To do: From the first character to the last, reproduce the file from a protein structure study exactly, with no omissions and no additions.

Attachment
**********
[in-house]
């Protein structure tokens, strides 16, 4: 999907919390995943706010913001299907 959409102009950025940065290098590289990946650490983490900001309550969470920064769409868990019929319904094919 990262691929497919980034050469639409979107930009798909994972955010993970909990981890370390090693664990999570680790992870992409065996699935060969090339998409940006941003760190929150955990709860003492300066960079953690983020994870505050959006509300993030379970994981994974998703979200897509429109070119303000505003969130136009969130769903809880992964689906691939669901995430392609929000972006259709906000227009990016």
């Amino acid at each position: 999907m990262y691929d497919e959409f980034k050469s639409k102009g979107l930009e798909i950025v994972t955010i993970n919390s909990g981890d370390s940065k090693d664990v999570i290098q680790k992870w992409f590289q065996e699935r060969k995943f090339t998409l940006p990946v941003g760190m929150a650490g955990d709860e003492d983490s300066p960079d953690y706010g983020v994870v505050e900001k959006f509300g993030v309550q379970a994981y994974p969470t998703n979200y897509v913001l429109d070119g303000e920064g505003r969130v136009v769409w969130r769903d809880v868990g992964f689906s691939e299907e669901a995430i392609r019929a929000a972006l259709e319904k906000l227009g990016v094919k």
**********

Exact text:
[in-house]
């Protein structure tokens, strides 16, 4: 999907919390995943706010913001299907 959409102009950025940065290098590289990946650490983490900001309550969470920064769409868990019929319904094919 990262691929497919980034050469639409979107930009798909994972955010993970909990981890370390090693664990999570680790992870992409065996699935060969090339998409940006941003760190929150955990709860003492300066960079953690983020994870505050959006509300993030379970994981994974998703979200897509429109070119303000505003969130136009969130769903809880992964689906691939669901995430392609929000972006259709906000227009990016």
């Amino acid at each position: 999907m990262y691929d497919e959409f980034k050469s639409k102009g979107l930009e798909i950025v994972t955010i993970n919390s909990g981890d370390s940065k090693d664990v999570i290098q680790k992870w992409f590289q065996e699935r060969k995943f090339t998409l940006p990946v941003g760190m929150a650490g955990d709860e003492d983490s300066p960079d953690y706010g983020v994870v505050e900001k959006f509300g993030v309550q379970a994981y994974p969470t998703n979200y897509v913001l429109d070119g303000e920064g505003r969130v136009v769409w969130r769903d809880v868990g992964f689906s691939e299907e669901a995430i392609r019929a929000a972006l259709e319904k906000l227009g990016v094919k």